The logo is intended as a guarantee that the meat came from a British farm. But the tests, carried out by the British Pig Executive (BPEX) in order to demonstrate the accuracy of labelling, have in fact done the opposite.
When carried out on a packet of pork chops bought in Salford by a BBC reporter, they indicated that there was less than a one percent chance that the meat actually originated in the UK, with the most likely source being the Netherlands.
Tesco says it is extremely disappointed by the results. "When we specify that we want British pork, we expect to be supplied with British pork," a spokesperson says in a statement. "We have spoken with our supplier to make clear that this mistake is unacceptable."
The tests were based on Stable Isotope Ratio Analysis, which uses a database of four stable isotope ratios extracted from pork samples from known locations throughout the UK. BPEX formally introduced the new procedure today, and intends to carry out random testing four times a year.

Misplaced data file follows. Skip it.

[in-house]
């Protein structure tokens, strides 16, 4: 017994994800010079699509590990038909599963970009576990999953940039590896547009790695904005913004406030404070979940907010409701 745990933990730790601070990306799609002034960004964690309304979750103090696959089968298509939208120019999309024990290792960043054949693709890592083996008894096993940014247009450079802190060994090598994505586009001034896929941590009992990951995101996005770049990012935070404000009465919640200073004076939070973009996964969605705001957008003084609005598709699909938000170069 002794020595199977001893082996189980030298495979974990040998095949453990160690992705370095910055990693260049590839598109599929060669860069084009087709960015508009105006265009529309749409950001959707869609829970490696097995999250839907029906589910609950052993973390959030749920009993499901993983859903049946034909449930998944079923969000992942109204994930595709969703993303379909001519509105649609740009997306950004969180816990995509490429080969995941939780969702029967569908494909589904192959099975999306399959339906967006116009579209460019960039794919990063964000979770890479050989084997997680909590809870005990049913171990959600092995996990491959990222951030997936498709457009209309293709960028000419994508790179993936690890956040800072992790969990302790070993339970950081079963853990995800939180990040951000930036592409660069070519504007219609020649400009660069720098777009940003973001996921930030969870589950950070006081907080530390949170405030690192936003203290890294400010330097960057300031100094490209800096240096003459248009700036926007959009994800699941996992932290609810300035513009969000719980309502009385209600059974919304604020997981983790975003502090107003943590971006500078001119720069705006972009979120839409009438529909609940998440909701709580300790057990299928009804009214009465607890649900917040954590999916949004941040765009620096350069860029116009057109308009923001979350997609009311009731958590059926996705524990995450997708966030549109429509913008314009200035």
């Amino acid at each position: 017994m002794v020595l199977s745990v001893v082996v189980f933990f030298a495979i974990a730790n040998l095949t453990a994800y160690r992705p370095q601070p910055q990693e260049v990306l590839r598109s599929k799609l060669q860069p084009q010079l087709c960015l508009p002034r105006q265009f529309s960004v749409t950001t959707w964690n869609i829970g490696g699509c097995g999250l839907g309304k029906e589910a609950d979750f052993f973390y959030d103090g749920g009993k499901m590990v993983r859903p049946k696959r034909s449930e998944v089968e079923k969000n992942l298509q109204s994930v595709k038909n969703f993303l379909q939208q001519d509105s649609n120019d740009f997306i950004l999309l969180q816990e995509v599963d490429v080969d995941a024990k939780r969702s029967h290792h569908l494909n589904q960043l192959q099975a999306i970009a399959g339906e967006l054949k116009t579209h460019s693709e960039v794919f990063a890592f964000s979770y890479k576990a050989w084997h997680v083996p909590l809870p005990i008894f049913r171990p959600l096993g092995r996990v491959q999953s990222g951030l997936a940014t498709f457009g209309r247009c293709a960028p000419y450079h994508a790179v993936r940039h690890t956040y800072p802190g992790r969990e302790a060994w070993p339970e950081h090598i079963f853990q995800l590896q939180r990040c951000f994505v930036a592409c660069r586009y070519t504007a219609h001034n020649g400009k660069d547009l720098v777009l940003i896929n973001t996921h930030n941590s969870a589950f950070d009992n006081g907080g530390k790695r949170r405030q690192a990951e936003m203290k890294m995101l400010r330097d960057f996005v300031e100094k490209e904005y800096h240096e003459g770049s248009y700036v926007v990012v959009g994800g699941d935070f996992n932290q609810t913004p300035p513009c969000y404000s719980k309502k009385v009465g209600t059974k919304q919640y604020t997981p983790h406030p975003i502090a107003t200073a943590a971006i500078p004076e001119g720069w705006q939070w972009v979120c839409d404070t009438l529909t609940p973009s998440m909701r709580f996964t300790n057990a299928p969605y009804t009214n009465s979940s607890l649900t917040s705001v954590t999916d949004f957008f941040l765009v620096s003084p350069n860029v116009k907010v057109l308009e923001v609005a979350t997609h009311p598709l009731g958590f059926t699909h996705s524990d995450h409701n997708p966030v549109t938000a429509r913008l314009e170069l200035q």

Tesco says that all other tests have shown that products were correctly labelled, indicating that the cause may have been human error. But it's a big embarrassment for the company, which earlier this year vowed to tighten up its processes and introduce its own DNA testing across meat products.
"We want to leave customers in no doubt that we will do whatever it takes to ensure the quality of their food and that the food they buy is exactly what the label says it is," said group technical director Tim Smith at the time.
The company now says it's in talks with BPEX about incorporating the new isotope check into its internal test processes.